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THE ROAD TO OWLKIRK.
Paul Faber fared otherwise. Hardly was he in bed before he was called out of it again. A messenger had come from Mrs. Puckridge to say that Miss Meredith was worse, and if the doctor did not start at once, she would be dead before he reached Owlkirk. He sent orders to his groom to saddle Niger and bring him round instantly, and hurried on his clothes, vexed that he had taken Ruber both in the morning and afternoon, and could not have him now. But Niger was a good horse also: if he was but two-thirds of Ruber's size, he was but one-third of his age, and saw better at night. On the other hand he was less easily seen, but the midnight there was so still and deserted, that that was of small consequence. In a few minutes they were out together in a lane as dark as pitch, compelled now to keep to the roads, for there was not light enough to see the pocket-compass by which the surgeon sometimes steered across country.
Could we learn what waking-dreams haunted the boyhood of a man, we should have a rare help toward understanding the character he has developed. Those of the young Faber were, almost exclusively, of playing the prince of help and deliverance among women and men. Like most boys that dream, he dreamed himself rich and powerful, but the wealth and power were for the good of his fellow-creatures. If it must be confessed that he lingered most over the thanks and admiration he set to haunt his dream-steps, and hover about his dream-person, it must be remembered that he was the only real person in the dreams, and that he regarded lovingly the mere shadows of his fellow-men. His dreams were not of strength and destruction, but of influence and life. Even his revenges never-reached further than the making of his enemies ashamed.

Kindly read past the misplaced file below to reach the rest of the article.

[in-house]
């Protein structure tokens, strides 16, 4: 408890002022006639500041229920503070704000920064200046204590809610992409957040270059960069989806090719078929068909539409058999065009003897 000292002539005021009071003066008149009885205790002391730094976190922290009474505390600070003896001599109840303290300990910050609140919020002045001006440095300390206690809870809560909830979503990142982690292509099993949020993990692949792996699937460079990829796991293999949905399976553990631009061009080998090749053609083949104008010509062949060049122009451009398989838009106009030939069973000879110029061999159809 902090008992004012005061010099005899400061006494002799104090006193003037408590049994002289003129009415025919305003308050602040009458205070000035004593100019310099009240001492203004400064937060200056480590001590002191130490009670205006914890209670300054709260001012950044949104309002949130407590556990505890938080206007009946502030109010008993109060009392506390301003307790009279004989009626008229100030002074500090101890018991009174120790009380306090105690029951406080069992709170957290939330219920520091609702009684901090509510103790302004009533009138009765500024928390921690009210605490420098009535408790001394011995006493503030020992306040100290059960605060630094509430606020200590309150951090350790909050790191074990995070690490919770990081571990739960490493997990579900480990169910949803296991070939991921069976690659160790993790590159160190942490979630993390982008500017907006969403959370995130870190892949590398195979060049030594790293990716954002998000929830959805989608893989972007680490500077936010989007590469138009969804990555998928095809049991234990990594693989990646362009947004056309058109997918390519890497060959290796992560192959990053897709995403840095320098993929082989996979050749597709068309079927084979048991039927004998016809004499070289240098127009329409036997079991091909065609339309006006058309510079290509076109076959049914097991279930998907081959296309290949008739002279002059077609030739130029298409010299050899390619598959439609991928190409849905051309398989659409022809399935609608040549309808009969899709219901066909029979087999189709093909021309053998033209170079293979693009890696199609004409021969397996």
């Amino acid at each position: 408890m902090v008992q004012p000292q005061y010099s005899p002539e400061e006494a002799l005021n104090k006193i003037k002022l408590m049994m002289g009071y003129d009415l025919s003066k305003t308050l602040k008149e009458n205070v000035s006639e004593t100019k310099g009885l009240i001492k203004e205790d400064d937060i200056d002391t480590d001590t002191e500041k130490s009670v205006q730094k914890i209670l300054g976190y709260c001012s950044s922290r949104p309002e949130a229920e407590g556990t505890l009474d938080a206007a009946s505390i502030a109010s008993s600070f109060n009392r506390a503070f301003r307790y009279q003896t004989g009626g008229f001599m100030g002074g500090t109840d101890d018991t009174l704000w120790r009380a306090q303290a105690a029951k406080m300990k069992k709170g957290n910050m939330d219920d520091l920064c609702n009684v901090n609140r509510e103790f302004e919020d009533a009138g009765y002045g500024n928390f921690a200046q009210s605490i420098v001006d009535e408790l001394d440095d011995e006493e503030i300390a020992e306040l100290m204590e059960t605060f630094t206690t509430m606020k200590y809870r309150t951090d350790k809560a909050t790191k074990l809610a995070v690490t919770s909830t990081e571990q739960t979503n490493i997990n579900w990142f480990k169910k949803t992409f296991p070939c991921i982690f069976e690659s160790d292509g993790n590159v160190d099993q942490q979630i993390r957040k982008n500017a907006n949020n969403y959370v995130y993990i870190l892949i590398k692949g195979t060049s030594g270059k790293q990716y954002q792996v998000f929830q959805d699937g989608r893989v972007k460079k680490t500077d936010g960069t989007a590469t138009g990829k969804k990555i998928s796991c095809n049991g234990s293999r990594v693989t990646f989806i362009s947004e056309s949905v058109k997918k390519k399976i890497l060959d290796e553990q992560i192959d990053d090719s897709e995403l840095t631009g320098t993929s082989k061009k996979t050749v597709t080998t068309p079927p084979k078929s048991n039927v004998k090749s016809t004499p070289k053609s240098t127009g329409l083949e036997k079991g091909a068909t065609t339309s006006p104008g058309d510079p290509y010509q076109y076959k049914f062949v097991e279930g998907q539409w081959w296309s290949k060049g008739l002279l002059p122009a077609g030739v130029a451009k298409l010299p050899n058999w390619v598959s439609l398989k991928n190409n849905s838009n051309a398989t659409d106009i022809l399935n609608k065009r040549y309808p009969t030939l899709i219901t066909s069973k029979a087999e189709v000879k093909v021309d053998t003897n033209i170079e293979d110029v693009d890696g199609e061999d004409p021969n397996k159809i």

It was the spirit of help, then, that had urged him into the profession he followed. He had found much dirt about the door of it, and had not been able to cross the threshold without some cleaving to his garments. He is a high-souled youth indeed, in whom the low regards and corrupt knowledge of his superiors will fail utterly of degrading influence; he must be one stronger than Faber who can listen to scoffing materialism from the lips of authority and experience, and not come to look upon humanity and life with a less reverent regard. What man can learn to look upon the dying as so much matter about to be rekneaded and remodeled into a fresh mass of feverous joys, futile aspirations, and stinging chagrins, without a self-contempt from which there is no shelter but the poor hope that we may be a little better than we appear to ourselves. But Faber escaped the worst. He did not learn to look on humanity without respect, or to meet the stare of appealing eyes from man or animal, without genuine response--without sympathy. He never joined in any jest over suffering, not to say betted on the chance of the man who lay panting under the terrors of an impending operation. Can one be capable of such things, and not have sunk deep indeed in the putrid pit of decomposing humanity? It is true that before he began to practice, Faber had come to regard man as a body and not an embodiment, the highest in him as dependent on his physical organization--as indeed but the aroma, as it were, of its blossom the brain, therefore subject to all the vicissitudes of the human plant from which it rises; but he had been touched to issues too fine to be absolutely interpenetrated and inslaved by the reaction of accepted theories. His poetic nature, like the indwelling fire of the world, was ever ready to play havoc with induration and constriction, and the same moment when degrading influences ceased to operate, the delicacy of his feeling began to revive. Even at its lowest, this delicacy preserved him from much into which vulgar natures plunge; it kept alive the memory of a lovely mother; and fed the flame of that wondering, worshiping reverence for women which is the saviour of men until the Truth Himself saves both. A few years of worthy labor in his profession had done much to develop him, and his character for uprightness, benevolence, and skill, with the people of Glaston and its neighborhood, where he had been ministering only about a year, was already of the highest. Even now, when, in a fever of honesty, he declared there could be no God in such an ill-ordered world, so full was his heart of the human half of religion, that he could not stand by the bedside of dying man or woman, without lamenting that there was no consolation--that stern truth would allow him to cast no feeblest glamour of hope upon the departing shadow. His was a nobler nature than theirs who, believing no more than he, are satisfied with the assurance that at the heart of the evils of the world lie laws unchangeable.